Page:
First, we must foster the digital mind-set and raise awareness around the potential of digital.
Based on a simple idea – focussing on young people and technology as the future of Europe – Talentum, one of our social initiatives under the Telefónica Open Future programme, provides access to job and digital learning opportunities for thousands of young people and university graduates, which demonstrates the possibilities of digital. So far, more than 700 digital jobs have been secured thanks to this programme. In addition to this, over 150,000 young people across Europe have been helped to date by the Think Big initiative, another social innovation initiative under the OpenFuture umbrella.
Once a digital mind-set has been established, the next step is to empower people with key digital skills.
We believe digital skills need to be taught in a hands-on environment which the ‘STEM by me’ and ‘Todos Incluidos’ hackathons facilitate. Participants have to design creative solutions to improve their community using the IoT.
Employability skills are so important and working collaboratively with experts to increase their employability can really make the difference and give the next generation that boost in confidence. One such initiative is Lanzaderas de Empleo, where a group of 20 young people looking for a job get together with a coach to work on increasing their employability opportunities together. For five months they work collaboratively with the coaches and experts who provide practical advice and key skills, such as communication, creativity and resilience.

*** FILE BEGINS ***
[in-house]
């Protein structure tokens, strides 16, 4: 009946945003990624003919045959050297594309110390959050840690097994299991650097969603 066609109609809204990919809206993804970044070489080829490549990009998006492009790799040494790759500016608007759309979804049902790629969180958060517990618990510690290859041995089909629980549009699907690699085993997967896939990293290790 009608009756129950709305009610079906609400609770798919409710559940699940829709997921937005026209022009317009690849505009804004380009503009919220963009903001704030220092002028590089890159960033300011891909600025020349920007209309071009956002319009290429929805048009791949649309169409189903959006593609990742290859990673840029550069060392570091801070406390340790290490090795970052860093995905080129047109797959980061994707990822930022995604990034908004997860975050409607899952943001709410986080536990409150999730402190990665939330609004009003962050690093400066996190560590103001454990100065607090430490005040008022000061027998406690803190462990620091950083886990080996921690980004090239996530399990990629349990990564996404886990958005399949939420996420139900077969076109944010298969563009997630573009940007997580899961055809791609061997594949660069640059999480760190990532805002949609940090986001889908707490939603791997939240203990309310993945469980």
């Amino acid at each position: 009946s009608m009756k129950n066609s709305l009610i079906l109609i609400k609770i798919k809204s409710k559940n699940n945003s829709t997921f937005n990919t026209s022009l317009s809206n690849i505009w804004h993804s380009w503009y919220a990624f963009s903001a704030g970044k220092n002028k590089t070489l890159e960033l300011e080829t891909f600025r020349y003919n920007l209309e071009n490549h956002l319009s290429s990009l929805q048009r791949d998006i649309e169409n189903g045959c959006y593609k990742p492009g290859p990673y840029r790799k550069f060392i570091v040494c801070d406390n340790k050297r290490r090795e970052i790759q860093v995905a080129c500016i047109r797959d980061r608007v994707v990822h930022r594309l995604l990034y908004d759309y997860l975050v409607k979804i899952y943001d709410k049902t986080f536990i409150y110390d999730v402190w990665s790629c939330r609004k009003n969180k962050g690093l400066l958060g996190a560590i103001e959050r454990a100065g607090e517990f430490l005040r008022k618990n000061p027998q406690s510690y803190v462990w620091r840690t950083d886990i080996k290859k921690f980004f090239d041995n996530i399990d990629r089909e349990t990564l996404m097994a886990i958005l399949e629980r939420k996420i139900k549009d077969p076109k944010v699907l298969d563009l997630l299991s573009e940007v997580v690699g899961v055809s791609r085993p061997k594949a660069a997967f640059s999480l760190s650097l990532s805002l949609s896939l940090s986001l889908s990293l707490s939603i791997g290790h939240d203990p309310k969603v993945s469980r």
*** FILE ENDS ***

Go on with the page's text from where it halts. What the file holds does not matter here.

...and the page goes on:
Thirdly we know that entrepreneurs drive digital innovation.
We must ensure we support and encourage entrepreneurship and provide funding for those that have the right mind-set, skills, and empowerment. It’s important we help them get started and grow, ensuring they have access to a complete model of support. Our OpenFuture programme supports entrepreneurs from the earliest stages, when the project is just an idea, up to the more advanced stages where a financial partner is needed to support their growth and expansion. Telefonica and its partners have committed to the programme almost €349 million and deployed more than 30 spaces in 17 countries. After reaching 100,000 entrepreneurs and analysing 40,000 projects worldwide, OpenFuture has supported nearly 900 startups so far. These supported startups have consolidated around 8,000 employments and reached 20 million users worldwide.
Technology should be open to everyone and we need to strive to make that a global reality. While there are initiatives in Europe that support digital skills, there is always more to be done. That is why Telefónica works with 85 public and private partners, like the Finland, Chinese or other local governments, to back up the startups projects or scale up the entrepreneurial companies that want to go beyond their natural markets. And we urge more businesses to do the same.
Carlos López Blanco, Director Public Affairs & Regulation, Telefónica
Image Credit: Shutterstock/Kirill Wright